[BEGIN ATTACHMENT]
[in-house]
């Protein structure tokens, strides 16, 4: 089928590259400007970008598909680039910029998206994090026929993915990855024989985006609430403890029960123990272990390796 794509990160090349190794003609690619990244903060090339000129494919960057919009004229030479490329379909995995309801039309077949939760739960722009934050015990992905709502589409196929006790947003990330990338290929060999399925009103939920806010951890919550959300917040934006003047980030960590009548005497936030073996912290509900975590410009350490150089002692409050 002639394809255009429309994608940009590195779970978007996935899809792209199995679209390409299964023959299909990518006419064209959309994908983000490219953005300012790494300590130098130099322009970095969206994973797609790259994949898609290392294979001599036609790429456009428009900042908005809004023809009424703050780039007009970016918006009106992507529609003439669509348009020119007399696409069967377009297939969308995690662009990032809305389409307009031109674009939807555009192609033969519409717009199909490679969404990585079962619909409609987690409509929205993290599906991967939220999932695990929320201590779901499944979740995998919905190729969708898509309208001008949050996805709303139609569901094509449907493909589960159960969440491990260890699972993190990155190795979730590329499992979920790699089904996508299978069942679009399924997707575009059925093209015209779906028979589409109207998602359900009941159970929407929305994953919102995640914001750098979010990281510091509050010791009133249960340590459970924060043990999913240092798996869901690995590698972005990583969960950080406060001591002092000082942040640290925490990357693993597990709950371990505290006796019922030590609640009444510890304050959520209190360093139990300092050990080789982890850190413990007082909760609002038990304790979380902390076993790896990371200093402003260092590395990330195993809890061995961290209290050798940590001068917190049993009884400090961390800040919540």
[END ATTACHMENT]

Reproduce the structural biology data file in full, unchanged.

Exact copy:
[in-house]
């Protein structure tokens, strides 16, 4: 089928590259400007970008598909680039910029998206994090026929993915990855024989985006609430403890029960123990272990390796 794509990160090349190794003609690619990244903060090339000129494919960057919009004229030479490329379909995995309801039309077949939760739960722009934050015990992905709502589409196929006790947003990330990338290929060999399925009103939920806010951890919550959300917040934006003047980030960590009548005497936030073996912290509900975590410009350490150089002692409050 002639394809255009429309994608940009590195779970978007996935899809792209199995679209390409299964023959299909990518006419064209959309994908983000490219953005300012790494300590130098130099322009970095969206994973797609790259994949898609290392294979001599036609790429456009428009900042908005809004023809009424703050780039007009970016918006009106992507529609003439669509348009020119007399696409069967377009297939969308995690662009990032809305389409307009031109674009939807555009192609033969519409717009199909490679969404990585079962619909409609987690409509929205993290599906991967939220999932695990929320201590779901499944979740995998919905190729969708898509309208001008949050996805709303139609569901094509449907493909589960159960969440491990260890699972993190990155190795979730590329499992979920790699089904996508299978069942679009399924997707575009059925093209015209779906028979589409109207998602359900009941159970929407929305994953919102995640914001750098979010990281510091509050010791009133249960340590459970924060043990999913240092798996869901690995590698972005990583969960950080406060001591002092000082942040640290925490990357693993597990709950371990505290006796019922030590609640009444510890304050959520209190360093139990300092050990080789982890850190413990007082909760609002038990304790979380902390076993790896990371200093402003260092590395990330195993809890061995961290209290050798940590001068917190049993009884400090961390800040919540």